Between Stations by Anna Spence

Maya sits like a fruit packed for shipping between a Man With an Unfortunate Goatee and a Youth Who Doesn’t Like You And What You Stand For. The 7:35 and the 8:04 had been too packed for Maya. Whoever is usually sitting in this seat on the 8:14 has long-ago negotiated a détente between Goatee and Youth and has earned, perhaps, an extra centimeter of space along each thigh. As an interloper, though, Maya is crammed between the two men who have spread their legs wide, a silent maneuver in a reignited territorial conflict.

She can smell the Goatee’s aftershave and the undertow of salty stress that it can’t hide beneath sandlewood and smoke. The train lurches and he lurches too so that his hand slides between Maya’s knees and then flees before she can snap the bear trap of her imagined anatomy and sever the hand at the wrist.

From the Youth’s headphones comes a buzz of bees made of scraps of rusty construction equipment and angst. The Youth nods his head to the ebb and flow of the angry swarm. Having been raised by a single mother who was the youngest of 12 children and who learned early the benefits of conciliation, the Youth makes a bit more room for Maya, almost smiling back at her before remembering that his mother is not the boss of him and he Doesn’t Like Maya And What She Stands For. Maya tries hard to put her smile away, but, like a convivial genie, it refuses to go back into its bottle.

Through the seaweed swaying of bodies between them in the aisle, she inadvertently catches the eye of the Man In The Pinstriped Suit across from her. For a moment, she thinks that a spark from her smile has candle-sticked across the space between them and ignited his, but the way the small curve of his lip lingers and his gaze drifts across some invisible-to-her landscape tells her that his smile is not a reaction to the world outside him but the flicker of a secret momentarily visible through the cracks of the day. He’s smiling with his head bowed like someone might protect a match flame from the wind. He hasn’t seen her at all.

She looks hastily down but she can’t help but watch The Man In The Pinstriped Suit askance as he is obscured and then revealed by the somnolent swaying of the people hanging from the safety rail that runs down the centre of the car. As if brushing at a crumb on his cheek, he lifts his fingers, touches his lips, and the remembered kiss is there in the minute flutter of his lashes.

Time inhales.

Everything seems to contract around this gesture. She can feel it becoming part of her. It’s a consequence of being small and quiet and weird and invisible. She’s learned from loneliness to open her skin so that the world grows pointillist with detail and these small moments prickle with colour and light. This glancing encounter on the train will settle inside her between the leaves of fugitive moments of contact. Today will be stitched to a year ago, a different place where, in the student union, there was a young woman curled like a fiddlehead on the threadbare sofa by the window, her pencil tap-tap-tapping on the page of the textbook on her lap and suddenly stopping when she sat abruptly up, her spine pulled straight and taut by the line of the argument, the brilliant wire of some formula that sparked when she touched it. She gasped and scrambled in the backpack on the floor beside the sofa, looking for her notebook and repeating a whispered, “yes yes yes” like an orgasm cresting in some alcove of a public space.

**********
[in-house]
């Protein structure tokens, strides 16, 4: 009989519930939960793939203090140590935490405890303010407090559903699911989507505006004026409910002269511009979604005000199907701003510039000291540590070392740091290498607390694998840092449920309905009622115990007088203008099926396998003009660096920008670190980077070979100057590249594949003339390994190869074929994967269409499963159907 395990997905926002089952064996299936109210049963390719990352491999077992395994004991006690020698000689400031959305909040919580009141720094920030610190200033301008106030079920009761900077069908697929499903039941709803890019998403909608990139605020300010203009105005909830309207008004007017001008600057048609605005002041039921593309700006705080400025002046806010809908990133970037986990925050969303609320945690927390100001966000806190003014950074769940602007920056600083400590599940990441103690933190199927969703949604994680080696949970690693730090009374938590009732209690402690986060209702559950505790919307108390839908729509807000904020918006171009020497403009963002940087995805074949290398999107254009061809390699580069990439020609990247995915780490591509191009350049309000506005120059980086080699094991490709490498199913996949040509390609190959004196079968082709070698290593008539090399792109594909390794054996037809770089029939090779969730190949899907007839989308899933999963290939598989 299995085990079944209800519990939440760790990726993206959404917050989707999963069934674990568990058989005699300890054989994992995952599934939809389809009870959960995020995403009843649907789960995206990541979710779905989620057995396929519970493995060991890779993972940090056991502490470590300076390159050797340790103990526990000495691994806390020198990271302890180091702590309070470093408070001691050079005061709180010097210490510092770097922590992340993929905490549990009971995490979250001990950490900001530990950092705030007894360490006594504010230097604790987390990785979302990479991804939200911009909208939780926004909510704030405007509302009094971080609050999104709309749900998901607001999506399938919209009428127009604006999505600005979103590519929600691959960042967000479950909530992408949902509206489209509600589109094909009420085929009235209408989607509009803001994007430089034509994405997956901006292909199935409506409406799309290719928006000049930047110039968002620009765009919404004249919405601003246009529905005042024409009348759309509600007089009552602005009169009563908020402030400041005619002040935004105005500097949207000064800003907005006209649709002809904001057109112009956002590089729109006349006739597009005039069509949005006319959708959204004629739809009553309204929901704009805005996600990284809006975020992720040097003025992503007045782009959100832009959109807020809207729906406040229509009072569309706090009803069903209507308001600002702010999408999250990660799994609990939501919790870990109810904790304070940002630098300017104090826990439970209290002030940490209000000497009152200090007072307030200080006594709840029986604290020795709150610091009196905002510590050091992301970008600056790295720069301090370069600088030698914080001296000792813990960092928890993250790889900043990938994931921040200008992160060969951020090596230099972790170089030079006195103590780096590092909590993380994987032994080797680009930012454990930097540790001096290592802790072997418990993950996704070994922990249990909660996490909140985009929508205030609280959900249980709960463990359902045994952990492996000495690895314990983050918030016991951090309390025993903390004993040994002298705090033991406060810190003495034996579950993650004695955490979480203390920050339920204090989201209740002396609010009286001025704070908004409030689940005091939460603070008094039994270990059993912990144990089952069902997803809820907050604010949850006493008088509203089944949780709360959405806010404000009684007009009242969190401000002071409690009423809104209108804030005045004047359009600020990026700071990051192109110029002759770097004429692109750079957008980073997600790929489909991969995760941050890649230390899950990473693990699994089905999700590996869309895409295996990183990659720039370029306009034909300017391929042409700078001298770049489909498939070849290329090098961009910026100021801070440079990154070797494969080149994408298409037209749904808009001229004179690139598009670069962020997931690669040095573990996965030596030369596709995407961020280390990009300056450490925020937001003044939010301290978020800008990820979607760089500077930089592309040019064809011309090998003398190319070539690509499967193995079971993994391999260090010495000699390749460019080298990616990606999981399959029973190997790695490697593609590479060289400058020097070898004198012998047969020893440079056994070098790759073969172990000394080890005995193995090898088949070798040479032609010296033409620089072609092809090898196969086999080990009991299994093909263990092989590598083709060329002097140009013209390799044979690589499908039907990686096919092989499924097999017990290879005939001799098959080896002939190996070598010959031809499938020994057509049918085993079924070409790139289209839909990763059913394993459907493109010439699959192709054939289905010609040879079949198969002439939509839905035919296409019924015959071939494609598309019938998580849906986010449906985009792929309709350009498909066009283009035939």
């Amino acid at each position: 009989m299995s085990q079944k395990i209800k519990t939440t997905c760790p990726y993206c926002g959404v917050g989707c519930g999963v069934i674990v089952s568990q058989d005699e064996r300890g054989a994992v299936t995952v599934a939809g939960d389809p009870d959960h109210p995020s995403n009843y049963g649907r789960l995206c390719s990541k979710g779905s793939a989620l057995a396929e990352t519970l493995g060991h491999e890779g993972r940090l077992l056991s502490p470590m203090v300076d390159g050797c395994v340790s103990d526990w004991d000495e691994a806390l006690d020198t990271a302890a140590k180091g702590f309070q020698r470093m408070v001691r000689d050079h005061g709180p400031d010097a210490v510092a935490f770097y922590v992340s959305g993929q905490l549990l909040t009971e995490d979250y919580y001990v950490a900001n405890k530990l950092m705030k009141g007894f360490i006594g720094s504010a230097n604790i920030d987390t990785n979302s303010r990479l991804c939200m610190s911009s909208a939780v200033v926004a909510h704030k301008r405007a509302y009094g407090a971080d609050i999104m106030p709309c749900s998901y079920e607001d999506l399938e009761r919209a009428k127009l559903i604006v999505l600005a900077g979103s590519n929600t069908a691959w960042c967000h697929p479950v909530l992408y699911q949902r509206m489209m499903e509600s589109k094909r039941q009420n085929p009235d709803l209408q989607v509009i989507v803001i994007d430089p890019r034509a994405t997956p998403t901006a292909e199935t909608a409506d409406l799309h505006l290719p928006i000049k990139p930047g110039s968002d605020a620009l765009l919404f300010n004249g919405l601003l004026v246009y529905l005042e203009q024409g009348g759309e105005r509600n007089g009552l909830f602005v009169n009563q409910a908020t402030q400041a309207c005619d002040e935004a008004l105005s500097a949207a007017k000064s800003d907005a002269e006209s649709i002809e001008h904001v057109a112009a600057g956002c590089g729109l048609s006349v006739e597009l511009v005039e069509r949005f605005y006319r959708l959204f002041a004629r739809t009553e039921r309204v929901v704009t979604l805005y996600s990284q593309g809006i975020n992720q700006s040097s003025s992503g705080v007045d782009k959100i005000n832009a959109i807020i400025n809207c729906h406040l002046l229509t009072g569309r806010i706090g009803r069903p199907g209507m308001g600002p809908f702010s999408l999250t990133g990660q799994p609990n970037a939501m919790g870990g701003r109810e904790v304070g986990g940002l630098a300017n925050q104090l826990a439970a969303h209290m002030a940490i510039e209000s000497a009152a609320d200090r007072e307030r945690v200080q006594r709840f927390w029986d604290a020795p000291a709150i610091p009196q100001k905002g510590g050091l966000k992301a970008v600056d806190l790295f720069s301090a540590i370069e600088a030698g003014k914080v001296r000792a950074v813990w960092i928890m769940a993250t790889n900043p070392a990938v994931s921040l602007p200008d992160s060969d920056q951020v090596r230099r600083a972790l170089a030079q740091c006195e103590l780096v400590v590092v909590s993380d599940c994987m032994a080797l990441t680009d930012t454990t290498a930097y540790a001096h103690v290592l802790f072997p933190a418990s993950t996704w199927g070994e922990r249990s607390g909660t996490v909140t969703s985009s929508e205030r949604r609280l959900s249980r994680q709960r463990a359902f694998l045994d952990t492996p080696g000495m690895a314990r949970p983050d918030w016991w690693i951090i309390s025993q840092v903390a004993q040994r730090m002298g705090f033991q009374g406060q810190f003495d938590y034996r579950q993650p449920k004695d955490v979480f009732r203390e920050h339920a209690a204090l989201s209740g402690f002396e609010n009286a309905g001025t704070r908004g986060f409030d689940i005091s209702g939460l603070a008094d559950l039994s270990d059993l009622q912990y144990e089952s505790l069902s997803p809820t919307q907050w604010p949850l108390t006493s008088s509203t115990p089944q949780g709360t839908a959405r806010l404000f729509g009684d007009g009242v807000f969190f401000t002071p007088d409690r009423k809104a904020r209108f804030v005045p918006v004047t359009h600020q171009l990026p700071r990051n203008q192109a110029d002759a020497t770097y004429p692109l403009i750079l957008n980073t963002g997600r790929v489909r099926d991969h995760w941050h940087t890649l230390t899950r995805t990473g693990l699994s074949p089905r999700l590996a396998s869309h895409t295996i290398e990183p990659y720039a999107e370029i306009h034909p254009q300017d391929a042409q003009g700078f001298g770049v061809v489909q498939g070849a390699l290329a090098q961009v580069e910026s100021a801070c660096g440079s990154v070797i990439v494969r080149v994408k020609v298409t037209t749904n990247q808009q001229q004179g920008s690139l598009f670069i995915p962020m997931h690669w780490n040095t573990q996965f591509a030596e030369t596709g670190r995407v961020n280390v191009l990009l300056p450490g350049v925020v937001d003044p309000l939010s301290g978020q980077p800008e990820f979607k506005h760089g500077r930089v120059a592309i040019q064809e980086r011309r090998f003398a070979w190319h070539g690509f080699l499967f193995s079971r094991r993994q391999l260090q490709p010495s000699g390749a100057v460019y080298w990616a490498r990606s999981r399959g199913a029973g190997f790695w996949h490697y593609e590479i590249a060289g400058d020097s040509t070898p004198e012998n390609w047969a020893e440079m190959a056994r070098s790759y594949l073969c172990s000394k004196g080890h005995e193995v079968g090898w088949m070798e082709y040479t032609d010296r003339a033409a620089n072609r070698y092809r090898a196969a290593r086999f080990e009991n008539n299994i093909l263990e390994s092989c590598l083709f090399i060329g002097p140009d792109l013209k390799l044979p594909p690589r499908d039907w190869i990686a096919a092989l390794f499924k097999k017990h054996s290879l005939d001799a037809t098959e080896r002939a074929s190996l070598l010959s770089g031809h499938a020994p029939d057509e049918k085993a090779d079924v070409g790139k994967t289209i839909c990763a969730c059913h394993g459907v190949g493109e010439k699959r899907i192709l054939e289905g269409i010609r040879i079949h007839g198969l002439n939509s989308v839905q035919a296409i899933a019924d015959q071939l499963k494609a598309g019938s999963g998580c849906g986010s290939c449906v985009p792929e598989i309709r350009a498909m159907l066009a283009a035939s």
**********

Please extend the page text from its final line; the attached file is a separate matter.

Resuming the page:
She scribbled frantically in her notebook and the textbook slid from her lap and the book under Maya’s own spread hand vibrated with livewire words, and, in the quad outside, a young man in a duffle coat with a missing button stopped to lean a hand on the plate glass window so that he could roll the tip of his half-smoked cigarette on the sole of his boot. He straightened at the moment the young woman was struck by lightning, tucked the butt of the cigarette behind his ear and stood for a moment longer with his hand on the glass right beside her head. He could see only his own reflection, not the way his hand seemed poised to soothe or to conduct the storm inside her skull. The afternoon scintillated through the very last of the autumn’s leaves while the young woman chased the storm across the pages of her notebook and the young man left his handprint on the glass beside her head like benediction.

Time exhales and the drag on the world increases as the train sighs into a station.

The Man In The Pinstriped Suit leans forward a bit to find the handle of his briefcase. The smile he shields with the ducking of his head is fragile and precious. Door chimes chime. Doors open. Most of the passengers get off, including The Man In The Pinstriped Suit. Through the dusty window, Maya can see him on the platform. As the train lets go so that the world can continue its backward unspooling, the man lifts his hand as if to wave, but really he’s only smoothing his hair.

WhereElseWhereElse… WhereElseWhereElse the train wheels say. Outside, the now-toy-sized city is stacked untidily against the horizon and new buttes of shopping malls rise from the suburban plain. A mountain range of reclaimed glass windshields and chrome trim clatters in the sun. The train sways and clings to the tracks as the world is pulled out from under it. Maya goes where the train goes. Time shivers in its cage on her wrist.


Anna Spence is an academic by day and a writer by compulsion. Her work appears in the November issue of An Elephant Never. Twitter @MSSalieri.